There is one persistent contributor to the comments in this blog who really wants to assert that Pharyngula is full of knee-jerk reactionary comments, and that agnostics are not cowards.
I have been monitoring this thread, and realise it is quite balanced with a few agnostics or people arguing for the rationality of the agnostic position as a statement of belief as well.
Challenge offered to kok and other agnostics to join the discussion and understand why Pharyngula is feared amongst people unwilling to bend to reason.
Update 9th November 2010
Despite my nearly desperate situation regarding cramming for exams, I found the time to not only join the fray, but read and analyse every single comment in the thread above.
Apparently Steven Novella of The Skeptics’ Guide to the Universe fame decided to chime in on the side of self-identified agnostics.
While my exam-addled mind slept, the thread has now reached 203 comments. But most of the important stuff has already been covered, although it appears that an epistemological argument is being put forward in the dying end of the thread.
To summarise, Novella was the most credible person arguing for the rationality of agnosticism. There were a few others, probably, but only one went far enough to show quite explicitly what I meant by intellectual cowardice without any prodding. Words in red are mine:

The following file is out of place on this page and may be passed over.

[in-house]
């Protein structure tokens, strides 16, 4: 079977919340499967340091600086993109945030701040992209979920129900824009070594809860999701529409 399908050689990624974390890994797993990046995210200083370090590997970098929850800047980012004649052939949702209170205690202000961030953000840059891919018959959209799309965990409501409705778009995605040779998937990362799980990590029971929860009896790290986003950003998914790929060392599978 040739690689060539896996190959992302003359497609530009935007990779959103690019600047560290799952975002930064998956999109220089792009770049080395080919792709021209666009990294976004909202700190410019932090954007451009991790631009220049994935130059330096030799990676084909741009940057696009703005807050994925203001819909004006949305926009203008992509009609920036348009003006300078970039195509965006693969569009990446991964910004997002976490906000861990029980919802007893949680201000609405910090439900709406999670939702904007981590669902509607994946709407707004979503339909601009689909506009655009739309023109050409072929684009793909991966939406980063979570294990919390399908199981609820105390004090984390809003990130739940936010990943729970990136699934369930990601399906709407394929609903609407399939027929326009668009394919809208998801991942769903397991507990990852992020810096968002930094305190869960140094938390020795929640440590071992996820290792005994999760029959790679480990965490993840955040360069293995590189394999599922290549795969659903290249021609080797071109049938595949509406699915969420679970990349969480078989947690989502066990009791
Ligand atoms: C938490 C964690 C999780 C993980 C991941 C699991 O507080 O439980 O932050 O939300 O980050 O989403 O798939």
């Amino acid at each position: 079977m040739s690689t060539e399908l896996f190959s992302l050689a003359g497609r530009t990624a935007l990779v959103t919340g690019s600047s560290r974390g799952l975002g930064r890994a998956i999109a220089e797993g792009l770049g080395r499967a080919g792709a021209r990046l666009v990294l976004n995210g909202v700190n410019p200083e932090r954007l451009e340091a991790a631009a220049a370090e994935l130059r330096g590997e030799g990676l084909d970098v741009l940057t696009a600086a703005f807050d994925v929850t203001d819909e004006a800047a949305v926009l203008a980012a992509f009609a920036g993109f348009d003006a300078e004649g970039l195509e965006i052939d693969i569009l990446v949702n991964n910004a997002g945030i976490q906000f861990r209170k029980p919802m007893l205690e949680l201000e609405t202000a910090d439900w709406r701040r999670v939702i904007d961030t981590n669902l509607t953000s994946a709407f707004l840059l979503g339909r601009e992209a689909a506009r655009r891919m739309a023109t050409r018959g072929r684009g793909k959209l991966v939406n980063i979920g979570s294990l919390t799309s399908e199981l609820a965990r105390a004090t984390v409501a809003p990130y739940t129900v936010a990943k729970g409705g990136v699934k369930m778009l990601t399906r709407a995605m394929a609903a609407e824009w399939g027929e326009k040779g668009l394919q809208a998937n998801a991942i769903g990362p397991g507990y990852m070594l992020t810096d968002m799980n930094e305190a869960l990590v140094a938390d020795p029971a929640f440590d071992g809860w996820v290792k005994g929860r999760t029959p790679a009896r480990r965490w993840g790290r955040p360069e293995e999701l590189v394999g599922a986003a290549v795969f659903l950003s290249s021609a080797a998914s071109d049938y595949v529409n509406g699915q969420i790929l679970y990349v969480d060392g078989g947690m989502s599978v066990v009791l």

I am an agnostic by virtue of complete inability to make (any) leap of faith. Acceptable logic. It’s like not having an ear for music, but with belief. Sort of acceptable analogy, but could be better. And atheism is a faith OH NO YOU DID NOT!, since the absence of god still cannot be proven empirically. ***bites tongue. Prove a negative? And no, I don’t “hide” under the agnostic label to avoid saying that I’m an atheist. Even though I don’t believe in any specific (or even generic) god, I think that my views are very far from bona fide atheism. Your words say no, your logic says ‘I am an atheist’. I also don’t claim to be any smarter than people who do make various leaps of faith, because the difference is in the faith aspect and not in reasoning. Seeing as you are arguing on the basis that atheism is a faith, claiming a leap of faith here is really the wrong conclusion to make.
To be fair, I will default to Novella instead:
Mike wrote:“But you don’t manufacture uncertainty in other fields by inventing a position not postulated by any believers in said fields. Why go through the trouble for religion? ”
I thought I addressed this but since it keeps coming up.
I am not manufacturing uncertainty. Not even sure how you get there from anything I wrote. Agnosticism is about recognizing that unfalsifiable claims are outside of empirical knowledge. Nothing manufactured there.
I am also not inventing a position. First, there are deists — Martin Garnder, hello.
Second — hypothetical situations are used in philosophy to clarify and establish principles from which you can then proceed and apply to specific (messy)questions.
And finally — I do not make the (what I consider false) distinction between religion-based claims and other ideological claims — pseudoscientific, social, political, etc. Rather, my method is, for any particular claim, is to separate out the empirical claims and treat them like any scientific claim. And also to identify and non-empirical components and point them out — whether they are unstated assumptions or tenets of faith.